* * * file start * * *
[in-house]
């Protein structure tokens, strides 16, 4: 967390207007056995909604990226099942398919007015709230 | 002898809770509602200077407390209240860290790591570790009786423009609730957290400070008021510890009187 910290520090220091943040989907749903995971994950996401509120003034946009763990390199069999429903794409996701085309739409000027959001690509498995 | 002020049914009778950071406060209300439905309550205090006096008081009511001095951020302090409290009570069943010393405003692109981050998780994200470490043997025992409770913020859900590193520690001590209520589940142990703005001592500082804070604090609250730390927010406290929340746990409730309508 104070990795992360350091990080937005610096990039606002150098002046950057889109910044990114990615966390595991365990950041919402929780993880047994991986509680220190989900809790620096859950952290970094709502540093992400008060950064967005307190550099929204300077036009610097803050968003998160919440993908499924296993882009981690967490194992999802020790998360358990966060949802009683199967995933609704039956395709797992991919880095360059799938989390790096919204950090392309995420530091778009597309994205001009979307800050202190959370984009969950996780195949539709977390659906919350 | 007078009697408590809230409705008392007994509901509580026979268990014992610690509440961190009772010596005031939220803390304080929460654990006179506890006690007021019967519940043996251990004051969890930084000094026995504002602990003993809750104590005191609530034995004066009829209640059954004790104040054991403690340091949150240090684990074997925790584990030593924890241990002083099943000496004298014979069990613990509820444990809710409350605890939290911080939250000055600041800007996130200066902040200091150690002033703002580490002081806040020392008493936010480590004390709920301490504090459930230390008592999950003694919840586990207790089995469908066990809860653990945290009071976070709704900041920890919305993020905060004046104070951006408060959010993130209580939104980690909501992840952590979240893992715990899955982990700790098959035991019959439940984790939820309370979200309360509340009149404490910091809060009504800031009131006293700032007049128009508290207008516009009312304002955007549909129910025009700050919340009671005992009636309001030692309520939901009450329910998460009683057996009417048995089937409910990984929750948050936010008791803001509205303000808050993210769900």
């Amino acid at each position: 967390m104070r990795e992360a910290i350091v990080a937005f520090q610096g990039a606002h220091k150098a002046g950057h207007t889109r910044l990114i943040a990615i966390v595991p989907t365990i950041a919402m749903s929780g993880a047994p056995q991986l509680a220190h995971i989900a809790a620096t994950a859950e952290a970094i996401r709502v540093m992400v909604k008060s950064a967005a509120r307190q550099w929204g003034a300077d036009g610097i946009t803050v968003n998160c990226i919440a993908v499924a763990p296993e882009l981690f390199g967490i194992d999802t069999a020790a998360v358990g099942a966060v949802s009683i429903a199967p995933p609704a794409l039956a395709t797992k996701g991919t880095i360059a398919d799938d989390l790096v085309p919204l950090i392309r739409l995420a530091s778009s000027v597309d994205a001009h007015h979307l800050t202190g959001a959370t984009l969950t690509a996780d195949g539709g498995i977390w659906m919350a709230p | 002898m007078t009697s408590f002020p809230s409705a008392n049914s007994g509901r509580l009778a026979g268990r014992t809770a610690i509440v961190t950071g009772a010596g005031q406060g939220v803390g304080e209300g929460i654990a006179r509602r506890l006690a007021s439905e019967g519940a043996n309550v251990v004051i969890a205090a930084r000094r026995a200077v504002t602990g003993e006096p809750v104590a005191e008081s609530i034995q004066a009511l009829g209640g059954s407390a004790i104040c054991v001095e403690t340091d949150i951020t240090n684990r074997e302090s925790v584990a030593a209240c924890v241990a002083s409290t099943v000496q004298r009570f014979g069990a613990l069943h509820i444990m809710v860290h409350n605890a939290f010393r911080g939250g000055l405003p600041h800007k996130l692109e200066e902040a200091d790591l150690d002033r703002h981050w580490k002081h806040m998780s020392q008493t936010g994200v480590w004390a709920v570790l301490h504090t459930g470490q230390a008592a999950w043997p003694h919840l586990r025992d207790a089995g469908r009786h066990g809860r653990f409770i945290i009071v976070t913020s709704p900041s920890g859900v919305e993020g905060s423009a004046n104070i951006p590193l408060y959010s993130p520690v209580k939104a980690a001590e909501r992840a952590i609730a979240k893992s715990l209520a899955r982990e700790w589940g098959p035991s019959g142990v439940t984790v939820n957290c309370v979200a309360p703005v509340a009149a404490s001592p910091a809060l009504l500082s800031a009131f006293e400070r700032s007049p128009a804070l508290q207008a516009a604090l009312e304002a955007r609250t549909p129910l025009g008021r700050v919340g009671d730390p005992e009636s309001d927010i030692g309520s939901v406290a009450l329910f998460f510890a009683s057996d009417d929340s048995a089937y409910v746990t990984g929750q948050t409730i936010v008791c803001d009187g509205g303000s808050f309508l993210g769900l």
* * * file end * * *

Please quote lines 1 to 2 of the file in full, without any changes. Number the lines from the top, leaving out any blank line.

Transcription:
[in-house]
């Protein structure tokens, strides 16, 4: 967390207007056995909604990226099942398919007015709230 | 002898809770509602200077407390209240860290790591570790009786423009609730957290400070008021510890009187 910290520090220091943040989907749903995971994950996401509120003034946009763990390199069999429903794409996701085309739409000027959001690509498995 | 002020049914009778950071406060209300439905309550205090006096008081009511001095951020302090409290009570069943010393405003692109981050998780994200470490043997025992409770913020859900590193520690001590209520589940142990703005001592500082804070604090609250730390927010406290929340746990409730309508 104070990795992360350091990080937005610096990039606002150098002046950057889109910044990114990615966390595991365990950041919402929780993880047994991986509680220190989900809790620096859950952290970094709502540093992400008060950064967005307190550099929204300077036009610097803050968003998160919440993908499924296993882009981690967490194992999802020790998360358990966060949802009683199967995933609704039956395709797992991919880095360059799938989390790096919204950090392309995420530091778009597309994205001009979307800050202190959370984009969950996780195949539709977390659906919350 | 007078009697408590809230409705008392007994509901509580026979268990014992610690509440961190009772010596005031939220803390304080929460654990006179506890006690007021019967519940043996251990004051969890930084000094026995504002602990003993809750104590005191609530034995004066009829209640059954004790104040054991403690340091949150240090684990074997925790584990030593924890241990002083099943000496004298014979069990613990509820444990809710409350605890939290911080939250000055600041800007996130200066902040200091150690002033703002580490002081806040020392008493936010480590004390709920301490504090459930230390008592999950003694919840586990207790089995469908066990809860653990945290009071976070709704900041920890919305993020905060004046104070951006408060959010993130209580939104980690909501992840952590979240893992715990899955982990700790098959035991019959439940984790939820309370979200309360509340009149404490910091809060009504800031009131006293700032007049128009508290207008516009009312304002955007549909129910025009700050919340009671005992009636309001030692309520939901009450329910998460009683057996009417048995089937409910990984929750948050936010008791803001509205303000808050993210769900």